Design a Portal
This content applies solely to Appian Portals, which may require an additional license purchase.


Appian Portals allows you to take advantage of the Appian low-code platform to design feature-rich experiences for your external users. They enable you to create public websites that are separate from Appian but still connected to the information and processes that are already stored in Appian.

Because portals run outside of the main Appian environment, they don't automatically connect to Appian. They are also special because your users are anonymous so you don't know anything about them right away, like their name, preferred language, or time zone.

Because of this, designing a portal is a bit different from designing an authenticated application. This page outlines some of the most important things to consider when designing a portal. This includes the capabilities that are and are not available in a portal, as well as some design and user experience considerations you should take into account when you are designing a portal.

Appian Portals is currently only supported for Appian Cloud customers. Additionally, if your environment is behind a VPN, you cannot connect a portal to it to read or write data.

See also

The way you work with data and documents in a portal is a little different than how you work with them in an authenticated Appian application. See the following pages for more information on how to work with data and documents in a portal.

Additionally, to define what to do when you think a bot is using your portal, check out Configuring reCAPTCHA.

Portal capabilities

After you publish a portal, it exists outside of your Appian environment. Because of this, the interfaces, expression rules, and other supporting objects that you use in your portal have some limitations.

There are certain platform capabilities that are partially compatible with portals. Because of the isolated architecture of portals, these capabilities will only work with a portal if you evaluate them in your Appian environment using an integration and web API. You couldn't use these capabilities directly in a portal the way you would in an authenticated Appian application.

For example, if you tried to call a partially compatible function like a!startProcess from a portal interface, it would error after you publish the portal and try to test it. However, you can still use the function if you connect to your Appian environment through an integration and web API. Learn how to use integrations and web APIs for partially compatible capabilities.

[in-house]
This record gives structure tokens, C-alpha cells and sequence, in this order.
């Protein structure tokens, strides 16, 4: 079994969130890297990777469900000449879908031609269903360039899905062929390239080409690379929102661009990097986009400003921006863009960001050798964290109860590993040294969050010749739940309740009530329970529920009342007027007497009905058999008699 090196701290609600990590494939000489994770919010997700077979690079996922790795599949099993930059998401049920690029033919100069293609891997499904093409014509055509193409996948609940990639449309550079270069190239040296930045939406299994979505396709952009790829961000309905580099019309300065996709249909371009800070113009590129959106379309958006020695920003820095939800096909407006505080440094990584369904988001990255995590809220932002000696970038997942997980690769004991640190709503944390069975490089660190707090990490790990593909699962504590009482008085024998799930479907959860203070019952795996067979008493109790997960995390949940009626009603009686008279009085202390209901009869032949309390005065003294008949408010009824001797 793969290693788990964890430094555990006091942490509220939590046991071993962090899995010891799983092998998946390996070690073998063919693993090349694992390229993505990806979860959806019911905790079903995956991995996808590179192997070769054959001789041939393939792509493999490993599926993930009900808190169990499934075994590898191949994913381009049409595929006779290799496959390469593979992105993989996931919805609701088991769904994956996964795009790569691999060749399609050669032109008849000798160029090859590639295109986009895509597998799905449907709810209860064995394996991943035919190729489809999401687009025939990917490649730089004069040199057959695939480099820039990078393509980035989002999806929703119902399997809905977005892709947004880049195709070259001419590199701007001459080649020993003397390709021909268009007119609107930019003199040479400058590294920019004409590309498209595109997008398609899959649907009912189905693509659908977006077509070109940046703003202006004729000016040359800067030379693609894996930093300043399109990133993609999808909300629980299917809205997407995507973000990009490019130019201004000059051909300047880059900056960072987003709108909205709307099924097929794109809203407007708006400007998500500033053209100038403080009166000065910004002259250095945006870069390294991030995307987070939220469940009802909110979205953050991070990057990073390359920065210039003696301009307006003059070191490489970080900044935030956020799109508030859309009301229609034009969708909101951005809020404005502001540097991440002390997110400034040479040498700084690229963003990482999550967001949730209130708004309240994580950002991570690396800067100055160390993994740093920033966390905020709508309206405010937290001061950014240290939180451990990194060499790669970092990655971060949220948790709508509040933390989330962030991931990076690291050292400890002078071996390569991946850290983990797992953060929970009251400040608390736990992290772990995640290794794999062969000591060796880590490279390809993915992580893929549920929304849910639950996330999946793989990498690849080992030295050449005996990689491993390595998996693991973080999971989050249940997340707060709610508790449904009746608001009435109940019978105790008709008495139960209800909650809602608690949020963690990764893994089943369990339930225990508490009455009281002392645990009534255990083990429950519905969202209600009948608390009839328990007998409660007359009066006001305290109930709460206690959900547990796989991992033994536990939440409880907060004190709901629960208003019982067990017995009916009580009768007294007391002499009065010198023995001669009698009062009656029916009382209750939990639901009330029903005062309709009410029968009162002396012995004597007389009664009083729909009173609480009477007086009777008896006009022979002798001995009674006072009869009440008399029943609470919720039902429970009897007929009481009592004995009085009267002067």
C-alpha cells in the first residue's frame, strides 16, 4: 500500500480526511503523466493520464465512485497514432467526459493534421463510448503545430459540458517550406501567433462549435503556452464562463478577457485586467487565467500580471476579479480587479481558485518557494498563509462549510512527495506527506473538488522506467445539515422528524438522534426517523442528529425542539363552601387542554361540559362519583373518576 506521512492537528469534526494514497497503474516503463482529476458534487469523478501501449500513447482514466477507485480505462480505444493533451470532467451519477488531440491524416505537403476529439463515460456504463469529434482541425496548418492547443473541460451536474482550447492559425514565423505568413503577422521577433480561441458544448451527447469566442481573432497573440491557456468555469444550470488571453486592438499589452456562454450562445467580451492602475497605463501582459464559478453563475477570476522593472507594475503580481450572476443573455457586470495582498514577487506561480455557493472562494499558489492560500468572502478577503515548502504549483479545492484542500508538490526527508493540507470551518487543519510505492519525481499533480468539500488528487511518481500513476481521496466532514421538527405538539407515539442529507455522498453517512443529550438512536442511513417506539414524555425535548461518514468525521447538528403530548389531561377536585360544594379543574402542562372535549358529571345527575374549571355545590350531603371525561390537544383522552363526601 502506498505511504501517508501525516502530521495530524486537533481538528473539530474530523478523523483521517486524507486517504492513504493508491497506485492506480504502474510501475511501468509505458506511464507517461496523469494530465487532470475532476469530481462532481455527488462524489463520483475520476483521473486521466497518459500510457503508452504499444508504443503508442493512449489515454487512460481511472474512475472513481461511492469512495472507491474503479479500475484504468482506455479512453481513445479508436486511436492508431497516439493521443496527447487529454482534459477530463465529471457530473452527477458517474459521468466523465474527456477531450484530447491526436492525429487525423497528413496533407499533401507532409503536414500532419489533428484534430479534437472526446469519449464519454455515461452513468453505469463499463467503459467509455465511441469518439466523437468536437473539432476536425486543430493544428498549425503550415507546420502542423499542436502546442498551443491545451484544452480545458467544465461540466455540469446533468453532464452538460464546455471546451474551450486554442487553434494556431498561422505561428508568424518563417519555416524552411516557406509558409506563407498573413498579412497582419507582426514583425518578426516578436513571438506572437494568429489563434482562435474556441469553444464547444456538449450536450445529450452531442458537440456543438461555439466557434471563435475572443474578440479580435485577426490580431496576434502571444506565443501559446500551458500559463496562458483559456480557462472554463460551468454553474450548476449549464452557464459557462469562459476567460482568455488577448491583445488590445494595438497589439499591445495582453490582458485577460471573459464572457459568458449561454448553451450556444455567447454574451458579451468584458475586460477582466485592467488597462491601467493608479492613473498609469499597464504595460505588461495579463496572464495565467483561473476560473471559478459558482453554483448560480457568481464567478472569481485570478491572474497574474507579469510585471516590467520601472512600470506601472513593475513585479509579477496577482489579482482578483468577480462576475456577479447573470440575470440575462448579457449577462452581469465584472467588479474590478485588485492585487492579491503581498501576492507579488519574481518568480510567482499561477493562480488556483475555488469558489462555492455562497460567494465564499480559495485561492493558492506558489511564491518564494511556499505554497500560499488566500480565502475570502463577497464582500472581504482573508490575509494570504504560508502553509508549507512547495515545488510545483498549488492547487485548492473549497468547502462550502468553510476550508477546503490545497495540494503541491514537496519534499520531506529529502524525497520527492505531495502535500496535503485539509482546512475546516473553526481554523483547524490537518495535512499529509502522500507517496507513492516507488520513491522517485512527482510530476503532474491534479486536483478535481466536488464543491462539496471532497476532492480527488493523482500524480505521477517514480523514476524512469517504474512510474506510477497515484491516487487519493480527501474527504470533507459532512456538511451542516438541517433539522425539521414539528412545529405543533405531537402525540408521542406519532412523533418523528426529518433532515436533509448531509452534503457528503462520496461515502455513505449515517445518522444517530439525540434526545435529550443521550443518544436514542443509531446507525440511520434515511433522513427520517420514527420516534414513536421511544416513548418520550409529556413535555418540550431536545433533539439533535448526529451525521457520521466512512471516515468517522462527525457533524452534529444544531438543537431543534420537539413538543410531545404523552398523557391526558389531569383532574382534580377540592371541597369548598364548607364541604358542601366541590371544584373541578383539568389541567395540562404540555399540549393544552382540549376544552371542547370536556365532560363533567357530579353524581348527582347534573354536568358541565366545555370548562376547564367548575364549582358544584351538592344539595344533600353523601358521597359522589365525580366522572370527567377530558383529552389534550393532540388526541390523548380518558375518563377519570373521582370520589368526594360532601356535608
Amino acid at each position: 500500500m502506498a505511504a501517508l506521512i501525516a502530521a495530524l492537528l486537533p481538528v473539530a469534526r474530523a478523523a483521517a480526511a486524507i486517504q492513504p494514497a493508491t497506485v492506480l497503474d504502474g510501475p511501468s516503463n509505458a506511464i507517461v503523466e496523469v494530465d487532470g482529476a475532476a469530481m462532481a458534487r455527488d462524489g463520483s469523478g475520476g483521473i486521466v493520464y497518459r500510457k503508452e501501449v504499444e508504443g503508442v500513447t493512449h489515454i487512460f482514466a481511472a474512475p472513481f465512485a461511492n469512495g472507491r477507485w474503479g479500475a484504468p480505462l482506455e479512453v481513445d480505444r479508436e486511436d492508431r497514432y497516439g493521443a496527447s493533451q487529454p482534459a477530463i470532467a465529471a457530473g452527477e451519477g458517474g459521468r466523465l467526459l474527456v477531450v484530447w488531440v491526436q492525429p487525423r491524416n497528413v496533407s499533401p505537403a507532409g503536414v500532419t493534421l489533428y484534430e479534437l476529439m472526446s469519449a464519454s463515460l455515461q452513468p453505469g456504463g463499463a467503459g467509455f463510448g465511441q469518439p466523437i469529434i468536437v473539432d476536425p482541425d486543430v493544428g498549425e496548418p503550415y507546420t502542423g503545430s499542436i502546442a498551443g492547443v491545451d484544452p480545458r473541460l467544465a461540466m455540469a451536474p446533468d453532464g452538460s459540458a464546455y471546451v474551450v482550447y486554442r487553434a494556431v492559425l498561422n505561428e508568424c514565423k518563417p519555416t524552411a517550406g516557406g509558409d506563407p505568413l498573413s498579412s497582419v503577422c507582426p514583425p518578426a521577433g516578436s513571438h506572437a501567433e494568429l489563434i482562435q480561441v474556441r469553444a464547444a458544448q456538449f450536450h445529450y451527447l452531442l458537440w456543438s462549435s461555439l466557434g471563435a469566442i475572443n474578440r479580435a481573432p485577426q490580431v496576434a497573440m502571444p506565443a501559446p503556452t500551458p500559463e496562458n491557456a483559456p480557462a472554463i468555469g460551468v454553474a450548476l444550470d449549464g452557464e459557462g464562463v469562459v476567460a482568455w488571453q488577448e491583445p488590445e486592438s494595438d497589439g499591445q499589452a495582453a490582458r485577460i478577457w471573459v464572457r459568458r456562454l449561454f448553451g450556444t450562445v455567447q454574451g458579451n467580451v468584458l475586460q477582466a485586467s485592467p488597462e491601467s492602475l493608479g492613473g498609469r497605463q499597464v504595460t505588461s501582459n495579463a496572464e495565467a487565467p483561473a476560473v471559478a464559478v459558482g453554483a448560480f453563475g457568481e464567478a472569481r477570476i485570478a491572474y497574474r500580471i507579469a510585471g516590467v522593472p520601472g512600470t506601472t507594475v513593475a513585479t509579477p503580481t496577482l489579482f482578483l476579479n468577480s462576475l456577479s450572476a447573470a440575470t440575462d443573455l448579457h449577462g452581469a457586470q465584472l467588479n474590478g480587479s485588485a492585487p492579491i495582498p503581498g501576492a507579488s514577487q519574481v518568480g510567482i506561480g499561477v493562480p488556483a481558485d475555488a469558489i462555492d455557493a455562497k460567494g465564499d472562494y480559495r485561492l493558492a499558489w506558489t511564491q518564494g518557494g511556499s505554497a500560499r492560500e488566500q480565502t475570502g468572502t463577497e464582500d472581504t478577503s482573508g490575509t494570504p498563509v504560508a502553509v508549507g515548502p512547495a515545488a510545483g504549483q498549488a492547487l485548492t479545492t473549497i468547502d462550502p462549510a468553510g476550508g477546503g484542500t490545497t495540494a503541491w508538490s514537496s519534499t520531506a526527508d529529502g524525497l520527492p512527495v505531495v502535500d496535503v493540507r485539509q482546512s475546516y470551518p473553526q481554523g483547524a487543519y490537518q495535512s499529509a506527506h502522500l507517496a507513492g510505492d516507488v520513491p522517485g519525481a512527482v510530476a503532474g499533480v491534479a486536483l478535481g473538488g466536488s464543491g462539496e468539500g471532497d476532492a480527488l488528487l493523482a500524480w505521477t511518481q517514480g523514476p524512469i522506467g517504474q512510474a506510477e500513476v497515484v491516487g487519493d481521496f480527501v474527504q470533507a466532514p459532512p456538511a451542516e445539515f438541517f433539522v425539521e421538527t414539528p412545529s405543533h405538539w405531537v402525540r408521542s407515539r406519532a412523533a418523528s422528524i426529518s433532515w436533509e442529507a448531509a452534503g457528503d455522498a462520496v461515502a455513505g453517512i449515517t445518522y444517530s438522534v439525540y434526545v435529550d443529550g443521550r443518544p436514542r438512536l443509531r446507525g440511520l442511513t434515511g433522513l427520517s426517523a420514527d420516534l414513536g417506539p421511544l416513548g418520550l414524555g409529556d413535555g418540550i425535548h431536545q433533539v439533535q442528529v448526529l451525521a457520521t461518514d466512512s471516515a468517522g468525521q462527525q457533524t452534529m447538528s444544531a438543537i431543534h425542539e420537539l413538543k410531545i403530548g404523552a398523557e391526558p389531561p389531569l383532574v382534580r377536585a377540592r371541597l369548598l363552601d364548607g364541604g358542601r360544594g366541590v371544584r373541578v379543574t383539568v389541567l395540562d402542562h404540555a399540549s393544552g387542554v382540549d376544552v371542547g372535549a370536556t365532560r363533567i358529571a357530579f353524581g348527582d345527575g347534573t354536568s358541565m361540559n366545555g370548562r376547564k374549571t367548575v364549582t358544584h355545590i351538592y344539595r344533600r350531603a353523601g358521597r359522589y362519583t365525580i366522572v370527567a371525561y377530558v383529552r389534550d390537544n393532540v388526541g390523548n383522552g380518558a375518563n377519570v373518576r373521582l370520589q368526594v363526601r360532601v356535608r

Additionally, there are a few capabilities that won't work in a portal at all.

The following table lists some common capabilities and whether they are compatible, partially compatible, or incompatible with portals. The compatibility of functions and components is also listed in the Appian Functions table. Keep this compatibility in mind when designing your portal to make sure you are using these capabilities in a way that works with portals.

Platform capability Portals compatibility Workaround
Direct connection to an external database using a data source connected system. Compatible - for external databases available at public IP addresses (preview feature). N/A
Connection to an Appian database, or a database behind a VPN. Partially compatible Connect to a web API object using an integration object. From the web API, use an Appian function to write or query data in your database.
Pre-built connected systems. Partially compatible Connect to a web API object using an integration object. From the web API, call an integration object using the desired connected system.
HTTP and OpenAPI connected systems. Compatible - using basic and API key authentication N/A
AWS Signature Version 4, Google Service Account, OAuth 2.0 authentication types. Partially compatible Connect to a web API object using an integration object. From the web API, call an integration object using the desired authentication type.
Appian-supported locales, time zones, and calendars. Compatible N/A
Site object. Incompatible If you want a navigation bar like a site, use a header content layout with a fixed header in your interface.